Cumulative percent price changes for Valero stock and heating oil futures eliminates a problem in terms of differential price movements. Valero stock changes on the basis of dollars per share, with one option point equal to $1. One futures or option point for heating oil is $42,000 (42,000 gallons or 1,000 barrels of heating oil), with the minimum price change 0.0001 of one point, or $4.20.
From Oct. 3 to Oct. 12, 2011, Valero stock gained $4.24 per share, while the March heating oil futures contract increased by 0.1805 points or $7,581. With turnabout being fair play, it would be just as well to use the Valero stock price movements as key to trades in heating oil futures.
Building an option price
Starting with an estimate of a spread in prices for the underlying futures or stock price at or near expiration, one point on an option price curve may be constructed. Fortunately, this is the most important point — the price on the curve that is directly over the strike price, and one at which the delta, or slope, value is slightly larger than 0.50 so that a hedge trade would be approximately two call options held long against one underlying asset sold short.
The necessary ingredients for building the option price are the current futures or stock price, a strike price and upper and lower expected prices at expiration. Several straight lines are used, beginning with a horizontal line called the X-axis. One point on the X-axis is the strike price. For example, March 2012 gasoline futures on Dec. 13, 2011, were priced at $2.651 and a strike price near the underlying price at $2.700.
From the strike price at $2.700 (Point S) a line is drawn up to the right at a 45-degree angle. This is the intrinsic value line on which each point is equal to the underlying price less the strike price. On Dec. 13, the options market forecasts a price range for March 2012 gasoline at expiration from $2.988 (Point U) to $2.407 (Point L) marked on the X-axis on the right and left of the strike price, Point S. The distance SU, $0.298, is drawn as a perpendicular line from Point U to the intrinsic value line at Point B.
The total spread between the forecast breakeven prices is $2.988 – $2.407, or $0.581, equal to the distance LU. A line drawn between Points L and B must rise by $0.298 over the distance $0.581, a slope equal to 0.513. This will be the approximate slope along the option price curve at Point P directly over the $2.700 strike. The height of the option price curve at Point P is equal to the distance LS, ($2.700 – $2.407) x 0.513, which is $0.150.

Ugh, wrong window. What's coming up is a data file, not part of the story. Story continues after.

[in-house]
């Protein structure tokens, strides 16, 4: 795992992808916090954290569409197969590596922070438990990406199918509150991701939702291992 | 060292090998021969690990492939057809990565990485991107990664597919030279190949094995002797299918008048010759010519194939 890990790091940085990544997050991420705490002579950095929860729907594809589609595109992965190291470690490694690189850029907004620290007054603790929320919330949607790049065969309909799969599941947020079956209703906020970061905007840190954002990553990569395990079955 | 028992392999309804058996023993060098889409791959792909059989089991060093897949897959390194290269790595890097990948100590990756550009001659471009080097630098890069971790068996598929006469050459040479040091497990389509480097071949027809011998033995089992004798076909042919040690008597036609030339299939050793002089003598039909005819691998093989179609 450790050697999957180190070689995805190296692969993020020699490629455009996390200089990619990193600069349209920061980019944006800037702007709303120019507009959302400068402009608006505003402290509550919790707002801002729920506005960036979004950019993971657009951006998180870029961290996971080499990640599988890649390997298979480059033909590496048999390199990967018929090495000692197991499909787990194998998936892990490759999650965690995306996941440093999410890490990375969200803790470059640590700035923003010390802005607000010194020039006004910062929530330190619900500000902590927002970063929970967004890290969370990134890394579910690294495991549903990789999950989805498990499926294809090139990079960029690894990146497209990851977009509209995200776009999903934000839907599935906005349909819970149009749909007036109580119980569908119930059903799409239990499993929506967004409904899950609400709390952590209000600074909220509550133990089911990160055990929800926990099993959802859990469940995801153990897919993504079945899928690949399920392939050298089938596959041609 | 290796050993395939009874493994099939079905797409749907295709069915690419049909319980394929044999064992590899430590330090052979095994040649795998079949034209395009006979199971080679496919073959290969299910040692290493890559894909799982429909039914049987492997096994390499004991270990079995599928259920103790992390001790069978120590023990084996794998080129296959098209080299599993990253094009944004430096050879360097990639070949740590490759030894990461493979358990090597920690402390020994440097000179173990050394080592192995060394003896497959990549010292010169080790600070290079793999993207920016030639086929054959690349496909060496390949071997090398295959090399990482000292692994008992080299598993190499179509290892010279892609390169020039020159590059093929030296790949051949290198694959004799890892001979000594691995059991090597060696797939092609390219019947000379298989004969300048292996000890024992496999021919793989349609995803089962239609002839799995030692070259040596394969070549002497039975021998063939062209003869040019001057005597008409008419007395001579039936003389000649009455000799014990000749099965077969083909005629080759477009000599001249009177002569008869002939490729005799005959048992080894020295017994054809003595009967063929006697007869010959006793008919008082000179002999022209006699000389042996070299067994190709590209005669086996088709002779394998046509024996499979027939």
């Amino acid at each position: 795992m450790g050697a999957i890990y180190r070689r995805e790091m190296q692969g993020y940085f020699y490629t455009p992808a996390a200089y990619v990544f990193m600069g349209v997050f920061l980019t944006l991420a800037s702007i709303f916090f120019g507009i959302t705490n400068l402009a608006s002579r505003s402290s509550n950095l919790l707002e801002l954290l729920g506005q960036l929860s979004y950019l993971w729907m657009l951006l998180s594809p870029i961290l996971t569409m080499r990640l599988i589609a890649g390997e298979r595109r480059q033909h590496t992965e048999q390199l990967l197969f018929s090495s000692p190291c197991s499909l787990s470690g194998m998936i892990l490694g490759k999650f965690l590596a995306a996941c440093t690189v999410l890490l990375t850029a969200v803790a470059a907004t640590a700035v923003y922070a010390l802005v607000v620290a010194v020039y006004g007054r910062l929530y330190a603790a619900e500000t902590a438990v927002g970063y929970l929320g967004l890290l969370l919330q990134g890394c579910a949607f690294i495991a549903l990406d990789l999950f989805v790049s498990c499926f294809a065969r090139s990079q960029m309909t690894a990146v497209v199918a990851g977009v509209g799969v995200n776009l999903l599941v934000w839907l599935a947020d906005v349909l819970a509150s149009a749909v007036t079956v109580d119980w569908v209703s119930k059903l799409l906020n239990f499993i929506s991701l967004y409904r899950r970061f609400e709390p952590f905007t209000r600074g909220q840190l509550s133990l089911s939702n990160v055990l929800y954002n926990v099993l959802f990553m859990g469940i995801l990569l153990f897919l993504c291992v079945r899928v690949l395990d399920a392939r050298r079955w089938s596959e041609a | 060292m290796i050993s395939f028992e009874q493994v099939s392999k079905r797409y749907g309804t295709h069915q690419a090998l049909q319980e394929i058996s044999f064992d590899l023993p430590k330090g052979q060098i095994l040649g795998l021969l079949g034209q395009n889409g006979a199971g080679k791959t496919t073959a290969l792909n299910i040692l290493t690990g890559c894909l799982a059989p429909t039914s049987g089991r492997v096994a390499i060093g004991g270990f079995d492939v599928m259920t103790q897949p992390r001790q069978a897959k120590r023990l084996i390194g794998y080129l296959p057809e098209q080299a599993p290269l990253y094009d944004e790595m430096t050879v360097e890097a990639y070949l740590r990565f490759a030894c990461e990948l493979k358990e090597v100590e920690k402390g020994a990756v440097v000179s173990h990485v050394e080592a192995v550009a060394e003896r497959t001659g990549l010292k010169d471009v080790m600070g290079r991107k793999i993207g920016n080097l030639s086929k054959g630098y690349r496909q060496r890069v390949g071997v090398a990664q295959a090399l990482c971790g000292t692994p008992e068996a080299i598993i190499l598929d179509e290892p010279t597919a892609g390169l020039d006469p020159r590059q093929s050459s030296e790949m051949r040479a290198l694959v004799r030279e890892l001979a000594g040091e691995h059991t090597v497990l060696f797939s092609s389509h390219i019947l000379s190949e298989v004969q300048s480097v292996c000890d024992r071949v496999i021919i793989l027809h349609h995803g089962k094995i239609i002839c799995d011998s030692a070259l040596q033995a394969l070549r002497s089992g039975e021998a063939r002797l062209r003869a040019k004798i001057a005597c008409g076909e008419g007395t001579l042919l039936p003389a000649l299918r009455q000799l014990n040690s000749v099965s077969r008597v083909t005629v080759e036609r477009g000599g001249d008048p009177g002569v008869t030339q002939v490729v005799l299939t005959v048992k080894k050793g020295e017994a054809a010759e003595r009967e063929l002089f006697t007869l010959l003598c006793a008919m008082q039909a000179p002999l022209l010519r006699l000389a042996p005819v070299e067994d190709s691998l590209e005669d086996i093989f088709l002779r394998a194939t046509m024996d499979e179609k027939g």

As a percentage of the strike price, the height of the option price curve is 5.5%, matching the height shown for the gasoline calls on “Delta hedge forecasts.”
Reversing the price estimate technique permits finding the market’s expiration breakeven price forecast when the only data are the underlying price and the market price of a call option where the strike price is close to the underlying.
For example, March 2012 natural gas call prices include a strike price of $3.30 when the futures price is $3.307. By using the 0.50 slope, the lower breakeven price estimate would equal $3.30 less two times the option’s market price ($3.30 – (2 x $0.25) = $2.80). The upper breakeven is estimated at $3.30 + $0.50 or $3.80. These estimates compare with upper and lower delta hedge prices for March 2012 equal to $2.94 to $4.09.
Because many of the variables in the options pricing process are in continuous motion, the correct price at any time is a moving target, but chains of prices move at a moderate pace. Relationships between underlying assets, strike prices and prices predicted by regression or theoretical pricing models generally are stable and manageable.
Paul Cretien is an investment analyst and financial case writer. His e-mail is PaulDCretien@aol.com.